A research team from the US Energy Department’s Pacific Northwest National Laboratory is making a case for seeding the ocean to increase Carbon Dioxide uptake and storage.
In a recent study, the scientists examined seeding iron-rich, engineered fertilizer particles near ocean plankton. Feeding the Phytoplankton would encourage them to grow and take up more carbon dioxide.
The team found that by adding carefully selected particles made from engineered materials, they could further encourage the Phytoplankton to act as a carbon sink. The organisms would soak up large amounts of carbon before dying. Then, they would take the carbon with them when they sank to the ocean floor.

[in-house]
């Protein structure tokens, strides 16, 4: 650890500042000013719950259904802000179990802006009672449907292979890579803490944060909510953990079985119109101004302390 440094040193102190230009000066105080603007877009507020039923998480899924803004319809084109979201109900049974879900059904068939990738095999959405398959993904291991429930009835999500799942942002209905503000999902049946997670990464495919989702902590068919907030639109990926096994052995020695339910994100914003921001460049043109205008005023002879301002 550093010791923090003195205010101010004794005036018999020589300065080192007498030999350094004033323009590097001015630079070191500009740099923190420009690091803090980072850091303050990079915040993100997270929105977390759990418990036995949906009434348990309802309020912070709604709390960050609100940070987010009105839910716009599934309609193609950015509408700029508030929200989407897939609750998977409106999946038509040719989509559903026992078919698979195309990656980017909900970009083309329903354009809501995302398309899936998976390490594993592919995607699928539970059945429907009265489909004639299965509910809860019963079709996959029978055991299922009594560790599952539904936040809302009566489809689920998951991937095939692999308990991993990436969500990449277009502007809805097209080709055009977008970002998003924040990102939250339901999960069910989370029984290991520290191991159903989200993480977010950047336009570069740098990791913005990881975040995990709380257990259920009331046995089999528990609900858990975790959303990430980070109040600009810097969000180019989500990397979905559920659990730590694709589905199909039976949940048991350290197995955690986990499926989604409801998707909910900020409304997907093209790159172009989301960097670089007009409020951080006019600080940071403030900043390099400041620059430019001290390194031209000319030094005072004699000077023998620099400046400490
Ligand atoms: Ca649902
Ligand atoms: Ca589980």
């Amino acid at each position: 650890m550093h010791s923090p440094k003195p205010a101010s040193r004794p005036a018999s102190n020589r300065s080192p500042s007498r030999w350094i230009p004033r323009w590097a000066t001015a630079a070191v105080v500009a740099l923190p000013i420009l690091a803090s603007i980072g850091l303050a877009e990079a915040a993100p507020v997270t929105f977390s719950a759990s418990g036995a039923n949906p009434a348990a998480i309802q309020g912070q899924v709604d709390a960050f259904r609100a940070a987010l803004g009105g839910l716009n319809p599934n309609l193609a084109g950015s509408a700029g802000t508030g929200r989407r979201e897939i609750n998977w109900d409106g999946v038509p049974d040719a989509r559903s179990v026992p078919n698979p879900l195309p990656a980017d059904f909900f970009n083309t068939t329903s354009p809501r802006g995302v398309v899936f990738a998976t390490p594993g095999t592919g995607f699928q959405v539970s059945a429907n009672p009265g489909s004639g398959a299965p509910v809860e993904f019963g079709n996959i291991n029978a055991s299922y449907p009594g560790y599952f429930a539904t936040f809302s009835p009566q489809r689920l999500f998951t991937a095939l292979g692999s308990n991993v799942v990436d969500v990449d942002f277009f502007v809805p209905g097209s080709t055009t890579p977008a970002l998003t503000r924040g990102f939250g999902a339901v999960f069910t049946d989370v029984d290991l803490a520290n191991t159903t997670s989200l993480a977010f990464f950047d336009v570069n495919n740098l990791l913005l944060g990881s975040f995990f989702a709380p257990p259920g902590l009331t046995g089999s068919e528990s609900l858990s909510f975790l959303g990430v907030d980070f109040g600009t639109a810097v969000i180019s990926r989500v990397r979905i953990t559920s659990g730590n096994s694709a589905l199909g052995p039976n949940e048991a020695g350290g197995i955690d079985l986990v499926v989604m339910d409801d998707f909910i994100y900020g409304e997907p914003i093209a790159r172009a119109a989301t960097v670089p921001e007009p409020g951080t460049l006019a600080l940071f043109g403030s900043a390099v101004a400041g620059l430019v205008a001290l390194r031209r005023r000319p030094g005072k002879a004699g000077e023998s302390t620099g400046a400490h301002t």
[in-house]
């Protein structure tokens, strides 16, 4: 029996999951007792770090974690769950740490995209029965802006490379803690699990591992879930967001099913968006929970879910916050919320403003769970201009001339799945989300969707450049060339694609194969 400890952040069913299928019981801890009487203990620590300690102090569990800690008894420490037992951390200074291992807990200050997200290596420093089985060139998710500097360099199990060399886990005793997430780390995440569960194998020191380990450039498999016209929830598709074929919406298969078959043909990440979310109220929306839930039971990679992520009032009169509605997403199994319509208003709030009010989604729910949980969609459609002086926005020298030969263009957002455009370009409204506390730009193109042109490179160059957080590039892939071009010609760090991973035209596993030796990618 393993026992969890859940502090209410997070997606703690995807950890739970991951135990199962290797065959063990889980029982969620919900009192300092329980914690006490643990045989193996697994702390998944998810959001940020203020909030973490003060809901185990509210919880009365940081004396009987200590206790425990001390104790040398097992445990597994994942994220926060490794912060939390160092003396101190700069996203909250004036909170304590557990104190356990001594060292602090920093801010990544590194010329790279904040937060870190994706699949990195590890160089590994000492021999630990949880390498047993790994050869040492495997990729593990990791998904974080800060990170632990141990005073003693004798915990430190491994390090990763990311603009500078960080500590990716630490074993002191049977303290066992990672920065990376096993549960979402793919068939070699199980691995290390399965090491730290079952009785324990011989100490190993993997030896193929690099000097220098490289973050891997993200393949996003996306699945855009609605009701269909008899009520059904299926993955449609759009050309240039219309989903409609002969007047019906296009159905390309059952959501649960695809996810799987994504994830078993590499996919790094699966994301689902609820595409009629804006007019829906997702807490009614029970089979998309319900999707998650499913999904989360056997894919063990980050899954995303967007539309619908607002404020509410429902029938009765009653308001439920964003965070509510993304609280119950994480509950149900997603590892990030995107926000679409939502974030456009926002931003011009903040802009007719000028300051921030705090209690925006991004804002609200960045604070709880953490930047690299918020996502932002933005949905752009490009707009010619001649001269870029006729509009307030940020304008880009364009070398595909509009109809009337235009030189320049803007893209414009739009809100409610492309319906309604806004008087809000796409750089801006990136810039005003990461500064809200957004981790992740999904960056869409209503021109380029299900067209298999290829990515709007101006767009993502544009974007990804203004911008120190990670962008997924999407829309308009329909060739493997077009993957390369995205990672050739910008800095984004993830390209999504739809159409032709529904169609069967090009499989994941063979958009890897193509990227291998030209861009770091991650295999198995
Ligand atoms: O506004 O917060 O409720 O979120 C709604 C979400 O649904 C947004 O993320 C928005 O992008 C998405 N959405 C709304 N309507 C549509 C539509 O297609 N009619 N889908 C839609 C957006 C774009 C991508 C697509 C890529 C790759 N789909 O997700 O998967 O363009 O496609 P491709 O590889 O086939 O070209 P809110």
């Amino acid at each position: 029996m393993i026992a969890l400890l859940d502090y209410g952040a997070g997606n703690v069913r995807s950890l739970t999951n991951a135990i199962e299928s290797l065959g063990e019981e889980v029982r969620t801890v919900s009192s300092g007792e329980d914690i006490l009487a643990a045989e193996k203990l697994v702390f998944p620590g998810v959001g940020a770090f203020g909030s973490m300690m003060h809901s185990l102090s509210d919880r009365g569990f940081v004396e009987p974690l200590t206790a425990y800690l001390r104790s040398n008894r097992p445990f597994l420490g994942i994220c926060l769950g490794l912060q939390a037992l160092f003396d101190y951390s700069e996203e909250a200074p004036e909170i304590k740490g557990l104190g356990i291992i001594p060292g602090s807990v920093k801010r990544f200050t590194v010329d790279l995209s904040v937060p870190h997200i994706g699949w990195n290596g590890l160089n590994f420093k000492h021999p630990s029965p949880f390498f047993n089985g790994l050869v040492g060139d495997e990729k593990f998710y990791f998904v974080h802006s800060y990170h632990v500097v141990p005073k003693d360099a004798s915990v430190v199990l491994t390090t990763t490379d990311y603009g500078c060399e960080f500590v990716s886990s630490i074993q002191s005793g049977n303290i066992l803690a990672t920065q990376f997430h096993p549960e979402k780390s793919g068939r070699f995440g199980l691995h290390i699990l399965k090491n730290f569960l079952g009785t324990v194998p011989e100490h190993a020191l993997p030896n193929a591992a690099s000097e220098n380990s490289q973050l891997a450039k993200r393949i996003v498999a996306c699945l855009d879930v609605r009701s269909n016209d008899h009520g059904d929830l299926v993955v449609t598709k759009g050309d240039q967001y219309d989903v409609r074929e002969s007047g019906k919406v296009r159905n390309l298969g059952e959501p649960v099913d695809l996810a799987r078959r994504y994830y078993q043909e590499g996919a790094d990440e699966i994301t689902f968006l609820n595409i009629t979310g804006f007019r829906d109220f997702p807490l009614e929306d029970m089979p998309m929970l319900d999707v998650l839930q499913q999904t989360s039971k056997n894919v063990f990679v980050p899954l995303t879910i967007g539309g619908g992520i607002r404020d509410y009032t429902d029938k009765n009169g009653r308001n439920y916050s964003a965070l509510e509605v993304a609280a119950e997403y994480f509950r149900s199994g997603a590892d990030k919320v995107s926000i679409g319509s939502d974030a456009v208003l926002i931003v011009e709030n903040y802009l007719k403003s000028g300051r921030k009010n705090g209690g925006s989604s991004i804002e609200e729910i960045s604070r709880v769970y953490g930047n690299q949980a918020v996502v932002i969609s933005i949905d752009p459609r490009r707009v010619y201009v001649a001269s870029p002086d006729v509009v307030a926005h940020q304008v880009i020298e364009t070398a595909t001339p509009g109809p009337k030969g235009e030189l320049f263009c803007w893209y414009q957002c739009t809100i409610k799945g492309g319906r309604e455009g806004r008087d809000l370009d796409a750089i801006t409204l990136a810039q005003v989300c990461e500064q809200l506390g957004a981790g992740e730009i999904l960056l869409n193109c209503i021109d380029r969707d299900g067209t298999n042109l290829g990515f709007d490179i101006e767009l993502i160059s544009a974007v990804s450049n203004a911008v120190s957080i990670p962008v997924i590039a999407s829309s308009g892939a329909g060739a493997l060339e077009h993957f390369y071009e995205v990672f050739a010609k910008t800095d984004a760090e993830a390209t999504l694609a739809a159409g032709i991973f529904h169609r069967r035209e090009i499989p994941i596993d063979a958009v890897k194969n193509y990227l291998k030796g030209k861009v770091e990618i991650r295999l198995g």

While this is a process that occurs naturally, the team would accelerate it.
Commenting on the work, the lead scientist on the study, Michael Hochella, stated:
“The idea is to augment existing processes. Humans have fertilized the land to grow crops for centuries. We can learn to fertilize the oceans responsibly. At this point, time is of the essence. To combat rising temperatures, we must decrease CO2 levels on a global scale. Examining all our options, including using the oceans as a CO2 sink, gives us the best chance of cooling the planet.”
The research was recently published in the journal Nature Nanotechnology, which can be read here.